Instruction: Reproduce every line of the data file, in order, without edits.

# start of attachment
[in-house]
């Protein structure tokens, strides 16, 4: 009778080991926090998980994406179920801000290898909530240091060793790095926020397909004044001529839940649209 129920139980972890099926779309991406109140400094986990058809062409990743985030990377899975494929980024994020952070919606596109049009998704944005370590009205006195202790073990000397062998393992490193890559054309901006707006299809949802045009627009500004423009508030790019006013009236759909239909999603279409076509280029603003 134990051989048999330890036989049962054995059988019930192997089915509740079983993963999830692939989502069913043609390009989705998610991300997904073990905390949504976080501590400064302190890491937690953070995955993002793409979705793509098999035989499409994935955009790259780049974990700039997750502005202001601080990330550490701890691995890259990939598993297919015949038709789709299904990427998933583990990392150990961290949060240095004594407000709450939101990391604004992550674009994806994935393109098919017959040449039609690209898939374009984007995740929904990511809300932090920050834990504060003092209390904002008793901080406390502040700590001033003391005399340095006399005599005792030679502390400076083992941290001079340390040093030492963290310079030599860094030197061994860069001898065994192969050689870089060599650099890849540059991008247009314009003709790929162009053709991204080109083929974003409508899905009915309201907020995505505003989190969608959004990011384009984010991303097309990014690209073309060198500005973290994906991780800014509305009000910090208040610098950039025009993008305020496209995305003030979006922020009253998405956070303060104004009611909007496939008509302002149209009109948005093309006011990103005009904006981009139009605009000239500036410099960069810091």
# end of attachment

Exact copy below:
[in-house]
């Protein structure tokens, strides 16, 4: 009778080991926090998980994406179920801000290898909530240091060793790095926020397909004044001529839940649209 129920139980972890099926779309991406109140400094986990058809062409990743985030990377899975494929980024994020952070919606596109049009998704944005370590009205006195202790073990000397062998393992490193890559054309901006707006299809949802045009627009500004423009508030790019006013009236759909239909999603279409076509280029603003 134990051989048999330890036989049962054995059988019930192997089915509740079983993963999830692939989502069913043609390009989705998610991300997904073990905390949504976080501590400064302190890491937690953070995955993002793409979705793509098999035989499409994935955009790259780049974990700039997750502005202001601080990330550490701890691995890259990939598993297919015949038709789709299904990427998933583990990392150990961290949060240095004594407000709450939101990391604004992550674009994806994935393109098919017959040449039609690209898939374009984007995740929904990511809300932090920050834990504060003092209390904002008793901080406390502040700590001033003391005399340095006399005599005792030679502390400076083992941290001079340390040093030492963290310079030599860094030197061994860069001898065994192969050689870089060599650099890849540059991008247009314009003709790929162009053709991204080109083929974003409508899905009915309201907020995505505003989190969608959004990011384009984010991303097309990014690209073309060198500005973290994906991780800014509305009000910090208040610098950039025009993008305020496209995305003030979006922020009253998405956070303060104004009611909007496939008509302002149209009109948005093309006011990103005009904006981009139009605009000239500036410099960069810091």